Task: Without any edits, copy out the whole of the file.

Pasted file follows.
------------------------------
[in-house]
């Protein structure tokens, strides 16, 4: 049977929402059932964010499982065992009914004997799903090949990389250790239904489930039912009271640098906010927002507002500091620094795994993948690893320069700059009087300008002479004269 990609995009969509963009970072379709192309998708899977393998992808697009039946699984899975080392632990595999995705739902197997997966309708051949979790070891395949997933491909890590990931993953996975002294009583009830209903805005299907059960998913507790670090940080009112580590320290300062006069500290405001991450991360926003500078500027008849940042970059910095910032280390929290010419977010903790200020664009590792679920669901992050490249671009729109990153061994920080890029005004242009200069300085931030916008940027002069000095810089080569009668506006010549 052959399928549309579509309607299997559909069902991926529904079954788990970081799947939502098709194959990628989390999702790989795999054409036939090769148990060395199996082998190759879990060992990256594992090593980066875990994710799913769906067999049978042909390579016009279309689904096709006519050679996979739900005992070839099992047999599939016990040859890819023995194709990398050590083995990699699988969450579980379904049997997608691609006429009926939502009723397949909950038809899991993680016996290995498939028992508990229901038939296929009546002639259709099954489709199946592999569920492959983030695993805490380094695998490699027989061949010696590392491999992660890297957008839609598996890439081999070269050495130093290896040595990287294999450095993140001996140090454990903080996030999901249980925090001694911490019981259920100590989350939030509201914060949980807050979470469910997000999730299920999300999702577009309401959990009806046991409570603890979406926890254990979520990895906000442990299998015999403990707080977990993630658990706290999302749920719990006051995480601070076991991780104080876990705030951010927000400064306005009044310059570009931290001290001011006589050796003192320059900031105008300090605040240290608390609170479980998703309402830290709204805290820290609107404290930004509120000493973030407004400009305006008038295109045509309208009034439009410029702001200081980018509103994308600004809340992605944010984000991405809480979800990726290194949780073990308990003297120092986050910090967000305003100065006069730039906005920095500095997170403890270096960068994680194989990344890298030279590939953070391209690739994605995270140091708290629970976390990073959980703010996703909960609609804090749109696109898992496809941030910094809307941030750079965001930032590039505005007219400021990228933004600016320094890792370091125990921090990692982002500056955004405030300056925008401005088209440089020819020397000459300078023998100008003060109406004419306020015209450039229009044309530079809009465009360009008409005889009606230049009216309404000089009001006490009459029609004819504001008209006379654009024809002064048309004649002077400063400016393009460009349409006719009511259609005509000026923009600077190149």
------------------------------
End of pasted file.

[in-house]
């Protein structure tokens, strides 16, 4: 049977929402059932964010499982065992009914004997799903090949990389250790239904489930039912009271640098906010927002507002500091620094795994993948690893320069700059009087300008002479004269 990609995009969509963009970072379709192309998708899977393998992808697009039946699984899975080392632990595999995705739902197997997966309708051949979790070891395949997933491909890590990931993953996975002294009583009830209903805005299907059960998913507790670090940080009112580590320290300062006069500290405001991450991360926003500078500027008849940042970059910095910032280390929290010419977010903790200020664009590792679920669901992050490249671009729109990153061994920080890029005004242009200069300085931030916008940027002069000095810089080569009668506006010549 052959399928549309579509309607299997559909069902991926529904079954788990970081799947939502098709194959990628989390999702790989795999054409036939090769148990060395199996082998190759879990060992990256594992090593980066875990994710799913769906067999049978042909390579016009279309689904096709006519050679996979739900005992070839099992047999599939016990040859890819023995194709990398050590083995990699699988969450579980379904049997997608691609006429009926939502009723397949909950038809899991993680016996290995498939028992508990229901038939296929009546002639259709099954489709199946592999569920492959983030695993805490380094695998490699027989061949010696590392491999992660890297957008839609598996890439081999070269050495130093290896040595990287294999450095993140001996140090454990903080996030999901249980925090001694911490019981259920100590989350939030509201914060949980807050979470469910997000999730299920999300999702577009309401959990009806046991409570603890979406926890254990979520990895906000442990299998015999403990707080977990993630658990706290999302749920719990006051995480601070076991991780104080876990705030951010927000400064306005009044310059570009931290001290001011006589050796003192320059900031105008300090605040240290608390609170479980998703309402830290709204805290820290609107404290930004509120000493973030407004400009305006008038295109045509309208009034439009410029702001200081980018509103994308600004809340992605944010984000991405809480979800990726290194949780073990308990003297120092986050910090967000305003100065006069730039906005920095500095997170403890270096960068994680194989990344890298030279590939953070391209690739994605995270140091708290629970976390990073959980703010996703909960609609804090749109696109898992496809941030910094809307941030750079965001930032590039505005007219400021990228933004600016320094890792370091125990921090990692982002500056955004405030300056925008401005088209440089020819020397000459300078023998100008003060109406004419306020015209450039229009044309530079809009465009360009008409005889009606230049009216309404000089009001006490009459029609004819504001008209006379654009024809002064048309004649002077400063400016393009460009349409006719009511259609005509000026923009600077190149």